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UK’s First Transgender Mental Health Helpline Rolled Out Nationwide

The UK’s first mental health helpline offering emotional support and information to people who identify as transgender, non-binary or gender-fluid has been rolled out nationwide, with project leaders confident the pioneering scheme will become a permanent fixture as of early 2018.

Mindline Trans+, co-run by local mental health charities Bristol Mind and Mind in Taunton and West Somerset, was expanded throughout the UK on August 1 after a successful six-month local pilot in southwest England.

According to project leader Linda Ling, the helpline provides a confidential safe space for transgender people — as well as their family and friends — to talk openly about mental health concerns without fear of being judged.

“We’ve been really encouraged by the number of callers we’ve had, and also the level of meaningful conversation,” Ling told NBC News. “The callers have told us that they feel very supported and very grateful for a service that focuses on transgender issues.”

Protest Against Donald Trump's Transgender Military Ban In London
A transgender rights demonstrator on July 28, 2017 in London, England. Wiktor Szymanowicz / Barcroft Media via Getty Images

The initial project was partly inspired by a 2012 study carried out by the Edinburgh-based Scottish Trans Alliance, which shed light on the high prevalence of depression, anxiety and suicide ideation among those who identify as transgender, and the shortage of mental health services in the UK to tackle specific LGBTQ needs.

The study, which drew on the experiences of some 900 trans and non-binary individuals, making it the largest survey of its kind in Europe, showed that 58 percent of respondents had been so distressed at some point in their lives that they had sought urgent help or support. More than half had self-harmed, while more than a third had attempted suicide at least once in their lives.

Meanwhile, four in five participants said they would avoid certain social situations due to fear of discrimination, and more than 90 percent had been told that trans people were not normal. These societal issues could have a “significant impact” on health and wellbeing, the report concluded.

“Because of people’s lack of knowledge and understanding, it creates stigma, which then forces people into isolation,” Ling explained. “When people are isolated and lonely, they are at significantly higher risk of suicide.”

In order to deal with the multifarious and complex problems of sometimes very vulnerable individuals, the volunteer call handlers at Mindline Trans+, many of whom are transgender or non-binary, undergo an intensive training process covering mental health, emotional support and trans awareness.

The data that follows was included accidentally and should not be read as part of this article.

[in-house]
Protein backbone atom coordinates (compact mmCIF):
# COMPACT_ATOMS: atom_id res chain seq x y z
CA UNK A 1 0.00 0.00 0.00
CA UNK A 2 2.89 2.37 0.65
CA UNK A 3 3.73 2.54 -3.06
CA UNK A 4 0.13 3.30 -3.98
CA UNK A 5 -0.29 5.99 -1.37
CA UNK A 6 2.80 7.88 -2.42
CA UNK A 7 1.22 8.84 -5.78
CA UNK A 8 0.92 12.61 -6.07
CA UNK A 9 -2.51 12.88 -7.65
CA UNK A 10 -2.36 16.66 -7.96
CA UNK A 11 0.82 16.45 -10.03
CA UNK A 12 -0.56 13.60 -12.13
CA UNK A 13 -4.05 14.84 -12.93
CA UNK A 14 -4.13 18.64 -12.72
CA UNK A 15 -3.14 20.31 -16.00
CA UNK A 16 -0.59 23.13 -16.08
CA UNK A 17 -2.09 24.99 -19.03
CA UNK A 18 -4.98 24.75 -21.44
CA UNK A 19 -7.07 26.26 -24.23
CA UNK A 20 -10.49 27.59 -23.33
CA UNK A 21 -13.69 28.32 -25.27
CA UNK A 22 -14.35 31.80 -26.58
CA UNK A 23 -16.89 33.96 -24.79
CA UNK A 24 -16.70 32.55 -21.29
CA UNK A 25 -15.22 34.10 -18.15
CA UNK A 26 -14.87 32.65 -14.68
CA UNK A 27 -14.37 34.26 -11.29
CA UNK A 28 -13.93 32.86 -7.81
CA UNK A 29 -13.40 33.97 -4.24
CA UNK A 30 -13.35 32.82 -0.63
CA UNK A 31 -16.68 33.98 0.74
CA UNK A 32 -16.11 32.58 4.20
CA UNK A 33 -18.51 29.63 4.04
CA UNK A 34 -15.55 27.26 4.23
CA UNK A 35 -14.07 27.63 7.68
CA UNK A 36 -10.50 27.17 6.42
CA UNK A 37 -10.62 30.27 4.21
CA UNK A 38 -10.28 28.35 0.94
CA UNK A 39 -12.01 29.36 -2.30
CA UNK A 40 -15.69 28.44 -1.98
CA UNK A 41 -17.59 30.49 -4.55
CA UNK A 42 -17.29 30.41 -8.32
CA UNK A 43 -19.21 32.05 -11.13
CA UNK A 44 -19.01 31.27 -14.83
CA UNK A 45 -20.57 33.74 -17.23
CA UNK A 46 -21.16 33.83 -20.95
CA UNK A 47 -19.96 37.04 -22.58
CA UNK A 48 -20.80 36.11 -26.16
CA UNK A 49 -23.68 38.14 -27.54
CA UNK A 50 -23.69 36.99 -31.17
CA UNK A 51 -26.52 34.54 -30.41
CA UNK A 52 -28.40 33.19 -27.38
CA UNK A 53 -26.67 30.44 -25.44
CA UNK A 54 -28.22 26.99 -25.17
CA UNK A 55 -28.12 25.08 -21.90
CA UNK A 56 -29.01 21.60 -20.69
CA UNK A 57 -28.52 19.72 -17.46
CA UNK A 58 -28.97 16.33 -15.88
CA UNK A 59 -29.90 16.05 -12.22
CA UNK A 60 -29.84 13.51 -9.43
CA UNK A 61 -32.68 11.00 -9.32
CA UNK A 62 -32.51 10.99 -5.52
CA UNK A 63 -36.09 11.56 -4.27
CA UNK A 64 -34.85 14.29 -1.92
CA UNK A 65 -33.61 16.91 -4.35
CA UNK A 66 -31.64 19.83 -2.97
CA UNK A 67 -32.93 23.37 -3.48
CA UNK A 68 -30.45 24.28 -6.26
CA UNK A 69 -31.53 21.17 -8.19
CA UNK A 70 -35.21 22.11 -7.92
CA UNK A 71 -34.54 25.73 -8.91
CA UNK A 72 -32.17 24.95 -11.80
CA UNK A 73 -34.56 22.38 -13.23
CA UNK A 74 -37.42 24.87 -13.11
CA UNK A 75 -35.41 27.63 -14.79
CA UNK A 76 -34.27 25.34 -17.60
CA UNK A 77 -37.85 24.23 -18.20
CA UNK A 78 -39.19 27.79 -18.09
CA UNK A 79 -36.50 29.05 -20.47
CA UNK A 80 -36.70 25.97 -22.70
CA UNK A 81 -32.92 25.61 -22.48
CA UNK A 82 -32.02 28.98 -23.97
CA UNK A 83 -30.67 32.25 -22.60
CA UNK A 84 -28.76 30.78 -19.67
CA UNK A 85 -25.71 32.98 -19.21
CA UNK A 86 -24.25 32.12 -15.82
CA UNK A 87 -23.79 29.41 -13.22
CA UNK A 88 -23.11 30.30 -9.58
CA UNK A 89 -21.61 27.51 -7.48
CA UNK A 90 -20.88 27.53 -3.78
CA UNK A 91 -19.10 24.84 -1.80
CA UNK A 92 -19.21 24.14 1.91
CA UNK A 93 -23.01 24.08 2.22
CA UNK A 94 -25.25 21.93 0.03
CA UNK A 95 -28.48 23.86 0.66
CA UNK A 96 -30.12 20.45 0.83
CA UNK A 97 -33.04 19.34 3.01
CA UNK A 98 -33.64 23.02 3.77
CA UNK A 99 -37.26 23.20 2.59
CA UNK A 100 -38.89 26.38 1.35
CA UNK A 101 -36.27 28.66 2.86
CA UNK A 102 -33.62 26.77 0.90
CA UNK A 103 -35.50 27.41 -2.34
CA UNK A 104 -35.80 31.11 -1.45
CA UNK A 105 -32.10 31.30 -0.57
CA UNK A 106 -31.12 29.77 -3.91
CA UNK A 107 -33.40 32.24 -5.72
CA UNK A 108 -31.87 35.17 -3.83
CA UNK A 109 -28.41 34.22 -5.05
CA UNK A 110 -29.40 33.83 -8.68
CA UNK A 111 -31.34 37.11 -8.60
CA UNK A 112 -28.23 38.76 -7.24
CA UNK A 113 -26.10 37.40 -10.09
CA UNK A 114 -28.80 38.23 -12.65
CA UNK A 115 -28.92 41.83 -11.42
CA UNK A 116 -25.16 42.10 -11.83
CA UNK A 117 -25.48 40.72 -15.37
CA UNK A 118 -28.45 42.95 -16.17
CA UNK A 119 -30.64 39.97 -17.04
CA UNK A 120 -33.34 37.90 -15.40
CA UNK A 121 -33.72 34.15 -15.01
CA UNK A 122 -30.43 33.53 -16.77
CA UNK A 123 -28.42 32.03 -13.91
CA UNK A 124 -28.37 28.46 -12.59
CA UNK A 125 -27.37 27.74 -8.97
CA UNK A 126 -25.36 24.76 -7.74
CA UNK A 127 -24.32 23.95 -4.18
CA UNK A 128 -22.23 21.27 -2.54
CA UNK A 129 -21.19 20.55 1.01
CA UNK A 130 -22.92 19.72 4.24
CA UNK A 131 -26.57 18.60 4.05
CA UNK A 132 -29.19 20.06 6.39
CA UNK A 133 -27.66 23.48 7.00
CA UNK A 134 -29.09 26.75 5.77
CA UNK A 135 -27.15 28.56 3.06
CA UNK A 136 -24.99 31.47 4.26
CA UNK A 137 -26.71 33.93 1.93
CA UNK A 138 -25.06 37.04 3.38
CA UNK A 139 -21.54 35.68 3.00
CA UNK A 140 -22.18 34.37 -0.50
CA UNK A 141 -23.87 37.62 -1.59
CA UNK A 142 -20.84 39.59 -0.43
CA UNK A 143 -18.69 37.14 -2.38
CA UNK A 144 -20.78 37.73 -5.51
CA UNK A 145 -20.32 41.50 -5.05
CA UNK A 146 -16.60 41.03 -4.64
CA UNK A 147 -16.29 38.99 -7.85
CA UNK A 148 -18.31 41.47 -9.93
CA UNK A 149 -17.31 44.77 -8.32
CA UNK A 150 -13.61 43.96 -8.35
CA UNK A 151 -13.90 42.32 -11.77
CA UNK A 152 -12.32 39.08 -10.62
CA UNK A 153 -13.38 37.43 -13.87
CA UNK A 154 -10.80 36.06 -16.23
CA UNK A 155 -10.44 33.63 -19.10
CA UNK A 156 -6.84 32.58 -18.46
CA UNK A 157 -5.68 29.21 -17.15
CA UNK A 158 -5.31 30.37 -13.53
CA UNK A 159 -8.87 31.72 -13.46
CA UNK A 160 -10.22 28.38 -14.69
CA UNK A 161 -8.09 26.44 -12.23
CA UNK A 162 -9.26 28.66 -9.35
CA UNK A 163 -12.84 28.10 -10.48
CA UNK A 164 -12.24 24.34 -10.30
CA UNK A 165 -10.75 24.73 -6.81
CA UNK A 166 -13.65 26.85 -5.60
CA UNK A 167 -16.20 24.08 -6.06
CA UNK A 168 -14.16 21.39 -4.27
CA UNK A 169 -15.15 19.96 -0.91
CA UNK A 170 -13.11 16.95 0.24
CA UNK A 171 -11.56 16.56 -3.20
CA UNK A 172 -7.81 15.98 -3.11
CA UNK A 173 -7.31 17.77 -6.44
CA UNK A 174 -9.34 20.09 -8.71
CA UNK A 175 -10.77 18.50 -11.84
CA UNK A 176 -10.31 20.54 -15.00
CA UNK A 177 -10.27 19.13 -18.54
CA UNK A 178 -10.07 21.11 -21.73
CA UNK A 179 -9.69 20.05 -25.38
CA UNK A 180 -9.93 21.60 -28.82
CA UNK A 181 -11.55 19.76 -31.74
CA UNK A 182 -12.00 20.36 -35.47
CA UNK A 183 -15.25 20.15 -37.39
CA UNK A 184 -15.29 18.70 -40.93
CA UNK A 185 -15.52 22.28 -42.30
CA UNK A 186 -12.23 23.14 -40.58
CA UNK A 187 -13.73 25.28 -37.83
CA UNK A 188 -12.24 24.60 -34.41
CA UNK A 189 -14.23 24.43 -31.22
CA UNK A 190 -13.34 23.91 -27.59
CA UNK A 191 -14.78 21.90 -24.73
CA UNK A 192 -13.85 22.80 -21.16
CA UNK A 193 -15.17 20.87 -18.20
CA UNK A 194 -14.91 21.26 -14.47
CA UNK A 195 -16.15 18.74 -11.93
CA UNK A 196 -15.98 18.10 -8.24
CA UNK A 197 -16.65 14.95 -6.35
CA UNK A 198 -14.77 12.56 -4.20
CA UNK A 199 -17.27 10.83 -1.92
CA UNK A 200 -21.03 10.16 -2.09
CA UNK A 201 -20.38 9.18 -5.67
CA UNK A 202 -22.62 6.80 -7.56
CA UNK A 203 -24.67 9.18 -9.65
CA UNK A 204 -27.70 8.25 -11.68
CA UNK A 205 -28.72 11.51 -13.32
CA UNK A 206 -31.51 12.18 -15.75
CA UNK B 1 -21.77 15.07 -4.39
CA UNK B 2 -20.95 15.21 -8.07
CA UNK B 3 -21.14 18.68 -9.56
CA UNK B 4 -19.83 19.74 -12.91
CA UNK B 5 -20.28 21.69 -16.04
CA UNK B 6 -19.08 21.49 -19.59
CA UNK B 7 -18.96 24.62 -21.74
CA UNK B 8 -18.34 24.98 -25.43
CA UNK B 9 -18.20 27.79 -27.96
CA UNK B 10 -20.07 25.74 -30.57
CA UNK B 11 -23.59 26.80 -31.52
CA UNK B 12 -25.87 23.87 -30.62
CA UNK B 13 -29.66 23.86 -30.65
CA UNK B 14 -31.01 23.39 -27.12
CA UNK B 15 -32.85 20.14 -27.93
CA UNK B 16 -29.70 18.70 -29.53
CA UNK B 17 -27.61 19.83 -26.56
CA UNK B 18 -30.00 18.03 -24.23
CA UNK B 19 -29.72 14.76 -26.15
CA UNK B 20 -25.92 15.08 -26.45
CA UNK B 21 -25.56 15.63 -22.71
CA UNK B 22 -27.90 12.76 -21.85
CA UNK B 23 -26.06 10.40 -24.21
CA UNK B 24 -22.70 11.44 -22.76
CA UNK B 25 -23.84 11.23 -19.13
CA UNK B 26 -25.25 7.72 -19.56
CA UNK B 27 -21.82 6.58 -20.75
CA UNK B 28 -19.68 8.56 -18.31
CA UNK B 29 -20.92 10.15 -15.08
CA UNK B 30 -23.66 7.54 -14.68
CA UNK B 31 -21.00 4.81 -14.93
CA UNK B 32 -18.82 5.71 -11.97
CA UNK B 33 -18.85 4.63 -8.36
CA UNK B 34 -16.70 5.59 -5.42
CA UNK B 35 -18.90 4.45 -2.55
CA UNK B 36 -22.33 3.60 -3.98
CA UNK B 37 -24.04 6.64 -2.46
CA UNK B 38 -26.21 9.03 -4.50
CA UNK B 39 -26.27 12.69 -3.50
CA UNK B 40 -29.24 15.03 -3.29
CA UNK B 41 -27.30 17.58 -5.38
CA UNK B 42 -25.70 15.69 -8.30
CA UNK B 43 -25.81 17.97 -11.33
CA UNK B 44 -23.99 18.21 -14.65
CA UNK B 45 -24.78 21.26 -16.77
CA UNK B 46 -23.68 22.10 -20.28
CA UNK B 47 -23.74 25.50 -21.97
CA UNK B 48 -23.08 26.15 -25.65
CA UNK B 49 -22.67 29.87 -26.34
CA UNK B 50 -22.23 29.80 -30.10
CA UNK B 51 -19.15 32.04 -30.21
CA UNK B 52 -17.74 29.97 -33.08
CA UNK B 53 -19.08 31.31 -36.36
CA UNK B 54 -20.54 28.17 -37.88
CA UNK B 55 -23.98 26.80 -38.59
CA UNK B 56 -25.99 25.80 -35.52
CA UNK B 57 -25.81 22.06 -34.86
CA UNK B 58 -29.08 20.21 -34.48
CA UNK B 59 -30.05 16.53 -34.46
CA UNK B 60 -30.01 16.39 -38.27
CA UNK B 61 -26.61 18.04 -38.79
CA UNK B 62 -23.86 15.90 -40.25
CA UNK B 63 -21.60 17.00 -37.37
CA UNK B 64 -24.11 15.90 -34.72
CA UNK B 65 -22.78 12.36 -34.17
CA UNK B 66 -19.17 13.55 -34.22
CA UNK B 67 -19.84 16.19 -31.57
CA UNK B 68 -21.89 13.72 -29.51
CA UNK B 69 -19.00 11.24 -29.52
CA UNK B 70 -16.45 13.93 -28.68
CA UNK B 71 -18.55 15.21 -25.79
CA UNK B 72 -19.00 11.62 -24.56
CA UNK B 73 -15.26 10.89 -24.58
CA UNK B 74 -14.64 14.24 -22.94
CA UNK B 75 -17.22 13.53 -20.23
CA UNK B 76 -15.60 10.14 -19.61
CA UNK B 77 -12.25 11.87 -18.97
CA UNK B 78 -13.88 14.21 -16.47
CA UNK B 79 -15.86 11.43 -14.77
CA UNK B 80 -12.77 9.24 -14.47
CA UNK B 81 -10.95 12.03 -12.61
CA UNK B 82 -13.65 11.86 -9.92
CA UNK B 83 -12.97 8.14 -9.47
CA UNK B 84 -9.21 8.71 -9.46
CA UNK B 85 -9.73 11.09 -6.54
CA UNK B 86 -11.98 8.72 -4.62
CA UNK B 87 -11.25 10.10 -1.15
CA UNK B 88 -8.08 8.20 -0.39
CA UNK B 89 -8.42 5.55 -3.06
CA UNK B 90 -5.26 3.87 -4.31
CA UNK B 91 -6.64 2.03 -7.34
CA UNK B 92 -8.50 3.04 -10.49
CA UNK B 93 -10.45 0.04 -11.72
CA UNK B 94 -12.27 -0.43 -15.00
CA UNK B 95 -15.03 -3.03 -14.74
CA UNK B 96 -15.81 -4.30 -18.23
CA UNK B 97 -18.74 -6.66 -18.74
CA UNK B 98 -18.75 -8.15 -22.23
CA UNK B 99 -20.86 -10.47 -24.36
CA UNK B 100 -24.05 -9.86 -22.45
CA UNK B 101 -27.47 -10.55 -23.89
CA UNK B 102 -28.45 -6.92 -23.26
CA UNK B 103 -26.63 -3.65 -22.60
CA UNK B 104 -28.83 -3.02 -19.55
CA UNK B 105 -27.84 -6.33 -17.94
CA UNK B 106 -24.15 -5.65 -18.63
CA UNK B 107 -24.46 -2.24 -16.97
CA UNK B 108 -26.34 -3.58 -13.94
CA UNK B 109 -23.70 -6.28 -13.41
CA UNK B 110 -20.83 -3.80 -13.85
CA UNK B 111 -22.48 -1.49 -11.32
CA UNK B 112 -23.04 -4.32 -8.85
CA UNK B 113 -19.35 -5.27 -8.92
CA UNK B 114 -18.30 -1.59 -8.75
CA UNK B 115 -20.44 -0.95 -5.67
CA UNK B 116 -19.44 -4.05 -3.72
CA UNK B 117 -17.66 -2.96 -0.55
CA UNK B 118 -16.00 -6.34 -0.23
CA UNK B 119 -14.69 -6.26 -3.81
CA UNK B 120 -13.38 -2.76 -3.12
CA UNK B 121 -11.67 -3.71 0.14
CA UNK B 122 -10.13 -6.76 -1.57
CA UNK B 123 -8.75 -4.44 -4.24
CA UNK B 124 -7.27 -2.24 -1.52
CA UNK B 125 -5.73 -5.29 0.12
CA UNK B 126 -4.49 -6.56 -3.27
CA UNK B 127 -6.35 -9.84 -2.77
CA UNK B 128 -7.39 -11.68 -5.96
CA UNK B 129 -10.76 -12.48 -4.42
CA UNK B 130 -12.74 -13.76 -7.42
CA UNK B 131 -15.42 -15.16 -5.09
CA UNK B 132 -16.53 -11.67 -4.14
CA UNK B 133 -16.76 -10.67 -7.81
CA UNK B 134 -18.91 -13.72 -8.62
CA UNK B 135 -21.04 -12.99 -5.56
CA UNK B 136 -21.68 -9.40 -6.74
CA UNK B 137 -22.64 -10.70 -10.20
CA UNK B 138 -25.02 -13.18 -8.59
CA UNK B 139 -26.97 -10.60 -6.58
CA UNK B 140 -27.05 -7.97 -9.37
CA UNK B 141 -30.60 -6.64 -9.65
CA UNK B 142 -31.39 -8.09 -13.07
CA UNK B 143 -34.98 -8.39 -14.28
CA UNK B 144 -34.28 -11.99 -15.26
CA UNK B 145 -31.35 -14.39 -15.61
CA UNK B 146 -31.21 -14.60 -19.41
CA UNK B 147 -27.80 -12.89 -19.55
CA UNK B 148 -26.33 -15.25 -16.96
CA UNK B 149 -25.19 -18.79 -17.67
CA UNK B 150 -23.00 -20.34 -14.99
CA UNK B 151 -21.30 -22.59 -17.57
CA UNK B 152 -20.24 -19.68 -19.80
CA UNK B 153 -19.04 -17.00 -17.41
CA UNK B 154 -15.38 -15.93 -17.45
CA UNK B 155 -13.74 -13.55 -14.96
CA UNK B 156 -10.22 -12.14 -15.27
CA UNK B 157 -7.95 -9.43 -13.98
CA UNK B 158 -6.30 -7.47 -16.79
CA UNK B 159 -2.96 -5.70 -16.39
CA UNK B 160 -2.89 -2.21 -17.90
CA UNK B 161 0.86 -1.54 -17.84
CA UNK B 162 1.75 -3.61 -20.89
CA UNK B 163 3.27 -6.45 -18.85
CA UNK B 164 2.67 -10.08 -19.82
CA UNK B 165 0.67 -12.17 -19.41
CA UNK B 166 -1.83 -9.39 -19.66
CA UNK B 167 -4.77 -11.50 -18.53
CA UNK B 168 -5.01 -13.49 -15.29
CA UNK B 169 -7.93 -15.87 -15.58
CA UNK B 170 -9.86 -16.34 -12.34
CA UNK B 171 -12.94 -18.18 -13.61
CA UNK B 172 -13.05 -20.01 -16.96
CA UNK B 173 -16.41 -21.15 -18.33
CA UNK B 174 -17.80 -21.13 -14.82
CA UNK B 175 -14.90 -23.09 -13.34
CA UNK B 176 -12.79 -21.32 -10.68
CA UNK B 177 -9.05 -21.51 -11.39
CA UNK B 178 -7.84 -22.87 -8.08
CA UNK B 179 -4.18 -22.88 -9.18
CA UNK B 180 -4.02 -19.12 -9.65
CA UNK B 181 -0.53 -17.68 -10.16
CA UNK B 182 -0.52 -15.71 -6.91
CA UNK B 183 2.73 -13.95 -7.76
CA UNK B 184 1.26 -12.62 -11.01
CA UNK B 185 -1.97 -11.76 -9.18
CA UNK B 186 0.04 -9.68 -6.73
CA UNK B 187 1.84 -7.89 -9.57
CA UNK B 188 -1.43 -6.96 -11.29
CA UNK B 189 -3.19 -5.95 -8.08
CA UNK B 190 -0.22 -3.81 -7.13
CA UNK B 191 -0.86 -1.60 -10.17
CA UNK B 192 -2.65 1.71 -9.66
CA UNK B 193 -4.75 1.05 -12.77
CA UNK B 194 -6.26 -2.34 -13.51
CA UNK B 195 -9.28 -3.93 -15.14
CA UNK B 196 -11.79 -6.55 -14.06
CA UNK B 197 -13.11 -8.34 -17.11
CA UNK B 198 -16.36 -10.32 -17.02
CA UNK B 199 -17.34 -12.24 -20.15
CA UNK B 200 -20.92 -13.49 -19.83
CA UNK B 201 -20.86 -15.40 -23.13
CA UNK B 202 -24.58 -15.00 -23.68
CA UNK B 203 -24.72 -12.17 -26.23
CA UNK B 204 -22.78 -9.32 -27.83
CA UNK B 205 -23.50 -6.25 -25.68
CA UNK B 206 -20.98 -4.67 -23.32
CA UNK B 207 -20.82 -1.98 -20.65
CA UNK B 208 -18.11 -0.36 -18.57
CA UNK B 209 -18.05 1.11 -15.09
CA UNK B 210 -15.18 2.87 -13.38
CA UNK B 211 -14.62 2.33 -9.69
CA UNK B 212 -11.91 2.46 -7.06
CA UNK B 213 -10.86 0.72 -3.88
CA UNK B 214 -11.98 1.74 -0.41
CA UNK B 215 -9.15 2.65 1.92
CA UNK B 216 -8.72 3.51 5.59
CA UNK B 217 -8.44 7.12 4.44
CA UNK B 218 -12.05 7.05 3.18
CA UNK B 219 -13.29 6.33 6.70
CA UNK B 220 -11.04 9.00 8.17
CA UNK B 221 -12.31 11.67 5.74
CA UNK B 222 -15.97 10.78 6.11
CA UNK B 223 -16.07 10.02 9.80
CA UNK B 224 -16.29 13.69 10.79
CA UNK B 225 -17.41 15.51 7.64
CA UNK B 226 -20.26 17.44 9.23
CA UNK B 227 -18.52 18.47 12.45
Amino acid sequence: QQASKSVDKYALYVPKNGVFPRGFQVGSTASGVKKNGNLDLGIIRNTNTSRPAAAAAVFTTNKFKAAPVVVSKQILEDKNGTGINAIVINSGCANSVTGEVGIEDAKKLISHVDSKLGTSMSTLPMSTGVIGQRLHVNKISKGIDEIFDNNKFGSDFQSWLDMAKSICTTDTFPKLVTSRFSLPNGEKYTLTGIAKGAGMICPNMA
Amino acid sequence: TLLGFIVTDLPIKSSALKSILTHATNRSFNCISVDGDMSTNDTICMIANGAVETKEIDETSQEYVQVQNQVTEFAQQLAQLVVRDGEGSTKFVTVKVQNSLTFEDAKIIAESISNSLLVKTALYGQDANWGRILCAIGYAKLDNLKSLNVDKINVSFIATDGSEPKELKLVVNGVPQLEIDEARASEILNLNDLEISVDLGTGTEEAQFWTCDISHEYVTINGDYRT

“It’s certainly a benefit to have trans experience, but we also have fantastic volunteers who are trans allies, and they bring their own understanding and experiences,” Ling said. “However, we’re bound insomuch as we’re not experts, we’re not clinicians, so we can’t necessarily give advice about hormonal transitioning, for example. But what we can do is put them in contact with the people who can.”

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The helpline, accessible two nights per week, has been receiving an average of five calls per four-hour session, although project leaders expect those numbers to rise as awareness of the service increases. If necessary, the helpline could be made available on a more regular basis, and the volunteer base expanded.

“It’s kind of supply and demand. If it’s needed, then we’ll look at doing it,” Ling said.

As the conversations are confidential and unrecorded, the demographics of the callers and the precise nature of their problems remain undisclosed. However, the volunteers are trained to provide support to different age groups, including children.

“There’s nothing stopping a young person calling us — we’re happy to listen to them,” Ling said. “If we feel that it is a little bit beyond what we can offer, we have organizations such as Mermaids (the trans youth charity), or more local organizations that support children and young adults.”

For now, the focus is on publicizing the service, mainly through social media and online LGBTQ support networks, but also through leaflets and posters in clinics, charity shops, colleges and universities.

“The hope and plan is that it will continue into a full service after March next year,” Ling said.

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